As Hurricane Dorian churns ominously near the southeast U.S. coast after ravaging the Bahamas with wind, pounding rain and flooding, the storm's gigantic size can be seen in new images released by NASA.
The storm weakened to a Category 2 on Tuesday, but it's still very dangerous and actually getting bigger. According to the National Hurricane Center, hurricane-force winds now extend outward up to 60 miles from the center, while tropical-storm-force winds extend outward up to 175 miles.
The International Space Station flew over Dorian on Sept. 2 and astronaut Nick Hague snapped this stunning image of the hurricane's eye. The eye of a hurricane is at the center of the storm and known for being a respite from the prevailing wind and rain.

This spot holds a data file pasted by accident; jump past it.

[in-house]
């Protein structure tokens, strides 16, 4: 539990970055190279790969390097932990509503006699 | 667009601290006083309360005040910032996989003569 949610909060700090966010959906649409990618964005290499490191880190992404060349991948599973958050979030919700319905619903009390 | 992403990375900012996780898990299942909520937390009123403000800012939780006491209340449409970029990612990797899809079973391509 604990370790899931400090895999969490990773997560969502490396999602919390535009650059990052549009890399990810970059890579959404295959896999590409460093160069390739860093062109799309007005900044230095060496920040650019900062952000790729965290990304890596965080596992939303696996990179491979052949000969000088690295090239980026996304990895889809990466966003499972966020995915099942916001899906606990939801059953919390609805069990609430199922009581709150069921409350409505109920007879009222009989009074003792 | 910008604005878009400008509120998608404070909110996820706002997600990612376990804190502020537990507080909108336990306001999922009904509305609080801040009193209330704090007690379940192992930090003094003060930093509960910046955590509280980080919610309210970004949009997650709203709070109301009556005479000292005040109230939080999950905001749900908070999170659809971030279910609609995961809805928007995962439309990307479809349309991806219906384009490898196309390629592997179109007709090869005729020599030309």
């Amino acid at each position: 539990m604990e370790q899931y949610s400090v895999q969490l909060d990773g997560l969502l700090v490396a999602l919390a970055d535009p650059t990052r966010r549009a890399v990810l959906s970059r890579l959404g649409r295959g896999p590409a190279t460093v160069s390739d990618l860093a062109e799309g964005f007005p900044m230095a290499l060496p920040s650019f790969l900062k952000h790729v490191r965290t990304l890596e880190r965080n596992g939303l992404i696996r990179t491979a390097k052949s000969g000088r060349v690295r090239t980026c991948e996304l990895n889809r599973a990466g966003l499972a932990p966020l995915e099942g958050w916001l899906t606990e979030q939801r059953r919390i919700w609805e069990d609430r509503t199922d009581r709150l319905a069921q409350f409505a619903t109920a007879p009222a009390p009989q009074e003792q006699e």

The National Weather Service captured this image of Dorian slowly inching away from Grand Bahama Island around midday on Tuesday.
NOAA’s Hurricane Hunter aircraft flew through the eye of the storm in the video below:
Another image captured and shared by the ISS shows the storm's gigantic scope.
Some of the first aerial images coming in from the Bahamas show what one meteorologist called "catastrophic damage."
It will likely be some time before rescue crews are able to fully access the Bahamas.